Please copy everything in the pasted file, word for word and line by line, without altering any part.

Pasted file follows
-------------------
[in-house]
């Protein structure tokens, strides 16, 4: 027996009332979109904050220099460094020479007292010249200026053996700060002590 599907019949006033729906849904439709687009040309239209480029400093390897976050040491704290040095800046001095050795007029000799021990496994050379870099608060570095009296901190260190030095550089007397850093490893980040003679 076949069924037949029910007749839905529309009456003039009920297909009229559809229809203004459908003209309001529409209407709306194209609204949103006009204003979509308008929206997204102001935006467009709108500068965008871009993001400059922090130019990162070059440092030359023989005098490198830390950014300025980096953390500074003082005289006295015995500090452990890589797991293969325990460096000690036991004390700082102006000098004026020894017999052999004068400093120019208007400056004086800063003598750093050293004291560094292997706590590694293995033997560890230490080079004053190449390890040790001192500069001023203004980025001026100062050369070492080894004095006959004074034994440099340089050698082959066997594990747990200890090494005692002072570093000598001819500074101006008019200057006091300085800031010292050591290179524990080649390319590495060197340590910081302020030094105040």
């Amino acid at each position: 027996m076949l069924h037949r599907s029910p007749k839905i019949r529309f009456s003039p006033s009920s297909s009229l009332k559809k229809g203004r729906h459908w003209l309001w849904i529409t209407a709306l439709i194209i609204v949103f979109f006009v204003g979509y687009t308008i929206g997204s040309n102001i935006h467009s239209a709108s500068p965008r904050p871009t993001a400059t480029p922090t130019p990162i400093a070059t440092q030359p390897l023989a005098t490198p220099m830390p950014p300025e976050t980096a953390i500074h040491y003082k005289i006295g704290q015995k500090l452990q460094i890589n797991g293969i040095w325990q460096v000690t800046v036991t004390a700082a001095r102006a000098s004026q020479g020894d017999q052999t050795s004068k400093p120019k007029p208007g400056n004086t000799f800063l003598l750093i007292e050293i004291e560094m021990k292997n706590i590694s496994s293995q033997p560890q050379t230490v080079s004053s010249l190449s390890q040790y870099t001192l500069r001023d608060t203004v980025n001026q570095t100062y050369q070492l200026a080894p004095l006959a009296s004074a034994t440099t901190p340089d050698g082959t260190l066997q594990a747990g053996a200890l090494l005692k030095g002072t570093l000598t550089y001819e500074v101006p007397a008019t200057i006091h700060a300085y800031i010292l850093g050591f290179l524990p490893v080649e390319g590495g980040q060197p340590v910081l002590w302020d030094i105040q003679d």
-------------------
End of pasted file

[in-house]
């Protein structure tokens, strides 16, 4: 027996009332979109904050220099460094020479007292010249200026053996700060002590 599907019949006033729906849904439709687009040309239209480029400093390897976050040491704290040095800046001095050795007029000799021990496994050379870099608060570095009296901190260190030095550089007397850093490893980040003679 076949069924037949029910007749839905529309009456003039009920297909009229559809229809203004459908003209309001529409209407709306194209609204949103006009204003979509308008929206997204102001935006467009709108500068965008871009993001400059922090130019990162070059440092030359023989005098490198830390950014300025980096953390500074003082005289006295015995500090452990890589797991293969325990460096000690036991004390700082102006000098004026020894017999052999004068400093120019208007400056004086800063003598750093050293004291560094292997706590590694293995033997560890230490080079004053190449390890040790001192500069001023203004980025001026100062050369070492080894004095006959004074034994440099340089050698082959066997594990747990200890090494005692002072570093000598001819500074101006008019200057006091300085800031010292050591290179524990080649390319590495060197340590910081302020030094105040």
């Amino acid at each position: 027996m076949l069924h037949r599907s029910p007749k839905i019949r529309f009456s003039p006033s009920s297909s009229l009332k559809k229809g203004r729906h459908w003209l309001w849904i529409t209407a709306l439709i194209i609204v949103f979109f006009v204003g979509y687009t308008i929206g997204s040309n102001i935006h467009s239209a709108s500068p965008r904050p871009t993001a400059t480029p922090t130019p990162i400093a070059t440092q030359p390897l023989a005098t490198p220099m830390p950014p300025e976050t980096a953390i500074h040491y003082k005289i006295g704290q015995k500090l452990q460094i890589n797991g293969i040095w325990q460096v000690t800046v036991t004390a700082a001095r102006a000098s004026q020479g020894d017999q052999t050795s004068k400093p120019k007029p208007g400056n004086t000799f800063l003598l750093i007292e050293i004291e560094m021990k292997n706590i590694s496994s293995q033997p560890q050379t230490v080079s004053s010249l190449s390890q040790y870099t001192l500069r001023d608060t203004v980025n001026q570095t100062y050369q070492l200026a080894p004095l006959a009296s004074a034994t440099t901190p340089d050698g082959t260190l066997q594990a747990g053996a200890l090494l005692k030095g002072t570093l000598t550089y001819e500074v101006p007397a008019t200057i006091h700060a300085y800031i010292l850093g050591f290179l524990p490893v080649e390319g590495g980040q060197p340590v910081l002590w302020d030094i105040q003679d």